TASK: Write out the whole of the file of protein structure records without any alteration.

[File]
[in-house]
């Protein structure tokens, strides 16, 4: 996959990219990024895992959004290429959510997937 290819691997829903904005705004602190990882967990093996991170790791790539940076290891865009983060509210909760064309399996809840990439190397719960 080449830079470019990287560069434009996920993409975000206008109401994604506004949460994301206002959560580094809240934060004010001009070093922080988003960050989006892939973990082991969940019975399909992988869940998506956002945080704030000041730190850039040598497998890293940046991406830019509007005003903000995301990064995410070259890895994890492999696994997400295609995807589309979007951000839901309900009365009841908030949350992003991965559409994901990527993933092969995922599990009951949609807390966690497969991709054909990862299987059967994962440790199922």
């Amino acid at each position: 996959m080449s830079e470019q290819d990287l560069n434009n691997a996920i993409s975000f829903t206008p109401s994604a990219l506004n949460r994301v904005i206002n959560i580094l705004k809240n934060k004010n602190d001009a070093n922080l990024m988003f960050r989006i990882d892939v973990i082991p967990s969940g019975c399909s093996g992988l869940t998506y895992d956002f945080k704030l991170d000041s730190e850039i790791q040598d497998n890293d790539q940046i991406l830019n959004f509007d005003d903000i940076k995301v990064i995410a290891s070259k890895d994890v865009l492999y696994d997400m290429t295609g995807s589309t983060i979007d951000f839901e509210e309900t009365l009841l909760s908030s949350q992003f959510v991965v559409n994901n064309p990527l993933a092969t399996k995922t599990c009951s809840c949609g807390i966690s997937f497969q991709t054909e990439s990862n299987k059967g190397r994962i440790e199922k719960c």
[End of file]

[in-house]
């Protein structure tokens, strides 16, 4: 996959990219990024895992959004290429959510997937 290819691997829903904005705004602190990882967990093996991170790791790539940076290891865009983060509210909760064309399996809840990439190397719960 080449830079470019990287560069434009996920993409975000206008109401994604506004949460994301206002959560580094809240934060004010001009070093922080988003960050989006892939973990082991969940019975399909992988869940998506956002945080704030000041730190850039040598497998890293940046991406830019509007005003903000995301990064995410070259890895994890492999696994997400295609995807589309979007951000839901309900009365009841908030949350992003991965559409994901990527993933092969995922599990009951949609807390966690497969991709054909990862299987059967994962440790199922």
């Amino acid at each position: 996959m080449s830079e470019q290819d990287l560069n434009n691997a996920i993409s975000f829903t206008p109401s994604a990219l506004n949460r994301v904005i206002n959560i580094l705004k809240n934060k004010n602190d001009a070093n922080l990024m988003f960050r989006i990882d892939v973990i082991p967990s969940g019975c399909s093996g992988l869940t998506y895992d956002f945080k704030l991170d000041s730190e850039i790791q040598d497998n890293d790539q940046i991406l830019n959004f509007d005003d903000i940076k995301v990064i995410a290891s070259k890895d994890v865009l492999y696994d997400m290429t295609g995807s589309t983060i979007d951000f839901e509210e309900t009365l009841l909760s908030s949350q992003f959510v991965v559409n994901n064309p990527l993933a092969t399996k995922t599990c009951s809840c949609g807390i966690s997937f497969q991709t054909e990439s990862n299987k059967g190397r994962i440790e199922k719960c």